The internal circuitry of the monitoring device 20 is shown in FIG. 2. Upon connection of the monitoring device 20 to the LAN cable 10 via the connectors 21 and 16, the voltage of the inner conductor of the cable 10 appears on an input line 30 of the FIG. 2 circuitry. This voltage is fed to a short-term averaging circuit formed by a diode 31, resistor 32, capacitor 33 and resistor 29; the values of these components are chosen such that the voltage of the capacitor 33 tracks the envelope of the data packets appearing on the cable 10 rather than the individual pulses within the packet.
The voltage of the capacitor 33 is supplied to the "-" inputs of comparators 34 and 37, the "+" inputs of which are respectively supplied with a reference voltage VR1 generated by a chain of resistors 35, 36, and a voltage VR2 generated by a chain of resistors 38, 39. Reference voltage VR1 is set at a level less negative than the envelope of a single data packet whereby the output of the comparator 34 will go high in the presence of a data packet on the LAN but will otherwise be low. Reference voltage VR2 is set such that it is more negative than the voltage envelope of a single packet but is less negative than the voltage envelope produced when two packets collide; the output of the comparator 37 will thus normally be low but go high upon the occurrence of a collision and remain high while the collision continues.
The output of the comparator 34 thus indicates the presence of a packet while the output of the comparator 37 indicates the presence of a collision.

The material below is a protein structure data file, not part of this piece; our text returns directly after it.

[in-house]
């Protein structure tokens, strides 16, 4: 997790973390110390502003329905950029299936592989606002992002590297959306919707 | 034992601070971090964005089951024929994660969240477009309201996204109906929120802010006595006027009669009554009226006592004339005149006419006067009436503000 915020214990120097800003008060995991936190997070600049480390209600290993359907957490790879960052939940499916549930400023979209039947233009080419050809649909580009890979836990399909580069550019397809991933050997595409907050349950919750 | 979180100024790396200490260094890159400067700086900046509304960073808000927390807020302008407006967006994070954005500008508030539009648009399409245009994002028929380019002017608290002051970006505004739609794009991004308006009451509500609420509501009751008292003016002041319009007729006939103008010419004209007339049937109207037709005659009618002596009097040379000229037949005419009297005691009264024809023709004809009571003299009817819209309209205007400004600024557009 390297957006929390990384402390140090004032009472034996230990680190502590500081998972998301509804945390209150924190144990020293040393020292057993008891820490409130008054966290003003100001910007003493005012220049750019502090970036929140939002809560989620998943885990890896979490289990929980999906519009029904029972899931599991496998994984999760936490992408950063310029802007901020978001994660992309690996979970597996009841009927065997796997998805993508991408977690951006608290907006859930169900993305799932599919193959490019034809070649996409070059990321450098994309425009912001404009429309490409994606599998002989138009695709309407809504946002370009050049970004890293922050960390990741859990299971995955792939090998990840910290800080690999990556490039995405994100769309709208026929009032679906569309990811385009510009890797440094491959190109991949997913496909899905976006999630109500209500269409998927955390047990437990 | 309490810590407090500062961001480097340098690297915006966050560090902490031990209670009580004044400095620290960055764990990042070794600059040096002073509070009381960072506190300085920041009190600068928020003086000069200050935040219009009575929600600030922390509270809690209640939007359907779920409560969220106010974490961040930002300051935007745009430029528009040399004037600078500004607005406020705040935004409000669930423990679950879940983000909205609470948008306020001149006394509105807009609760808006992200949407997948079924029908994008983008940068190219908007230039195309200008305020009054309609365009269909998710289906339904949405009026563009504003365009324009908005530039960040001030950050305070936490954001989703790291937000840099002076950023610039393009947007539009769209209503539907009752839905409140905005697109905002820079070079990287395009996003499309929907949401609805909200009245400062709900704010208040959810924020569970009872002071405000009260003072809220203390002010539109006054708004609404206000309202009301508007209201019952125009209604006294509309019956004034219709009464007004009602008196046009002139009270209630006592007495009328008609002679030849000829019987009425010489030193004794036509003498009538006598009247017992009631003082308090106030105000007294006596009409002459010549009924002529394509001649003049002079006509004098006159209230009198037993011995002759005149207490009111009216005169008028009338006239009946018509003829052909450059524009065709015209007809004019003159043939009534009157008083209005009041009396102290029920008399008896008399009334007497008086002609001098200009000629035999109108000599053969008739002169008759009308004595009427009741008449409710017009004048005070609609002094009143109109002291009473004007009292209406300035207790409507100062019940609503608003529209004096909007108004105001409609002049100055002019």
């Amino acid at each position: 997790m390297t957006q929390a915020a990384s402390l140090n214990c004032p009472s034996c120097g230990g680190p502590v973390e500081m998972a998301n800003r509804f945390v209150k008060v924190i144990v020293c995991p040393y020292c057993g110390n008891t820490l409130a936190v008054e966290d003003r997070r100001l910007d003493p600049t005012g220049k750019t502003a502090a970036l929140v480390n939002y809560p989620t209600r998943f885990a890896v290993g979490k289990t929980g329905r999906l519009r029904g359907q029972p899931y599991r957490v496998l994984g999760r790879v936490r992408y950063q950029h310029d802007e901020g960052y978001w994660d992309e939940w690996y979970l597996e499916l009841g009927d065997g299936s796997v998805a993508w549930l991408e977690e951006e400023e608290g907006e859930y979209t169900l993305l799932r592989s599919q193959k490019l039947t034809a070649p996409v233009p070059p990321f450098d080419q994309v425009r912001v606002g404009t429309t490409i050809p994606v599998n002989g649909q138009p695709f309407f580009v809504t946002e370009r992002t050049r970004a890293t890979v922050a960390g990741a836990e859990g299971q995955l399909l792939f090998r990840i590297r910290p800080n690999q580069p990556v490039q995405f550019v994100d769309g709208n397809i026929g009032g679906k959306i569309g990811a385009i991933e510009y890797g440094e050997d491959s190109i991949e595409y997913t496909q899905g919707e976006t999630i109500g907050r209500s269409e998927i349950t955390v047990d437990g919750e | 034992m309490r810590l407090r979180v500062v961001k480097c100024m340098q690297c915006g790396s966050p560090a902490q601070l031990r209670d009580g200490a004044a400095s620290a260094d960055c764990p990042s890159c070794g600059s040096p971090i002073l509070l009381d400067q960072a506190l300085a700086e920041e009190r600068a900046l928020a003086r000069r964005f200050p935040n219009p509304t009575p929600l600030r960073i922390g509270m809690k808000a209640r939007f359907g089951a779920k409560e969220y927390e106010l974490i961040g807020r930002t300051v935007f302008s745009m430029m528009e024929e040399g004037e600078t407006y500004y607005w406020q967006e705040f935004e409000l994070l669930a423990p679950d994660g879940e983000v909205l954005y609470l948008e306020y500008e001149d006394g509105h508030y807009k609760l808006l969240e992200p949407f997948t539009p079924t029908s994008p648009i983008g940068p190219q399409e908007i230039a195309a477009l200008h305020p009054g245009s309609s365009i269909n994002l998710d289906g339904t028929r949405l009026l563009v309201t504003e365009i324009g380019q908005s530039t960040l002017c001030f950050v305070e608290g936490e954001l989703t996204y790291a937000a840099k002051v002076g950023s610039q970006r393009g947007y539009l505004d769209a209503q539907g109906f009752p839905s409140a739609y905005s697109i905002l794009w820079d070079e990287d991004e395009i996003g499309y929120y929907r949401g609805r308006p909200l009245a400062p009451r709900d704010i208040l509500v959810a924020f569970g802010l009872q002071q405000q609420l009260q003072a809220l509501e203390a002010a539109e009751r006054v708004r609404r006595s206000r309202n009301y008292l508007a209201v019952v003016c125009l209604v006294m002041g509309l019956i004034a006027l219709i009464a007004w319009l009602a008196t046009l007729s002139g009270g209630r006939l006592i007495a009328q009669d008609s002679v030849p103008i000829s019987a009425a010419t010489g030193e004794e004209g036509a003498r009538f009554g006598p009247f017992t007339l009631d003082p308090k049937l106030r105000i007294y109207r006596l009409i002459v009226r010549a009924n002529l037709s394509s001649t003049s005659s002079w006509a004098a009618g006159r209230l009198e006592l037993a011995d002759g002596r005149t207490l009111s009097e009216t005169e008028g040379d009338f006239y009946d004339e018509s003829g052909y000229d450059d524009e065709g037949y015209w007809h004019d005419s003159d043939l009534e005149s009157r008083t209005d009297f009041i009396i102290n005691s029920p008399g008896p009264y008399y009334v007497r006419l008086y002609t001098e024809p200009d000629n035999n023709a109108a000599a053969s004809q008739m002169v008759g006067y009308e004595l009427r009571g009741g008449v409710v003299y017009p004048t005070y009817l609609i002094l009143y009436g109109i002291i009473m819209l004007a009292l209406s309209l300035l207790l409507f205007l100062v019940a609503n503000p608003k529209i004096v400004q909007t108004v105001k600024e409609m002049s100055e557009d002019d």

The output of the comparator 34 is fed to a monostable 43 triggered off the positive going edge of the pulse produced at the output of the comparator 34 when a packet is present on the LAIN. The monostable 43 produces a positive pulse of a duration corresponding to the time interval after the start of a packet when a valid collision may occur. The parameters effecting the value of this time interval have already been mentioned above and the monostable is preferably such that the duration of this output pulse can be adjusted appropriately for different LANs.
By using the signals present at the output of the monostable 43 and at the output of the comparator 37, it is a simple matter to generate a signal indicative of the presence of a late collision of the LAN. More particularly, this can be achieved by feeding the output comparator 37 to a normal input of an AND gate 44 whilst feeding the output of the monostable 43 to an inverting input of the same AND gate 44. The gate 44 will thus be inhibited for the valid-collision time interval that follows that start of each packet of the LAN; beyond this valid-collision time interval, the output of the monostable 43 serves to enable the gate 44 so that should a collision subsequently occur whilst the currently detected packet is still present, then the collision signal output by the comparator 37 will be past through the gate 44. This signal is then latched by latch 45. In its latched state, the latch 45 activates a visual output in the form of an LED (light emitting diode) 46 to thereby indicate to the user of the monitoring device the occurrence of a late collision on the LAN.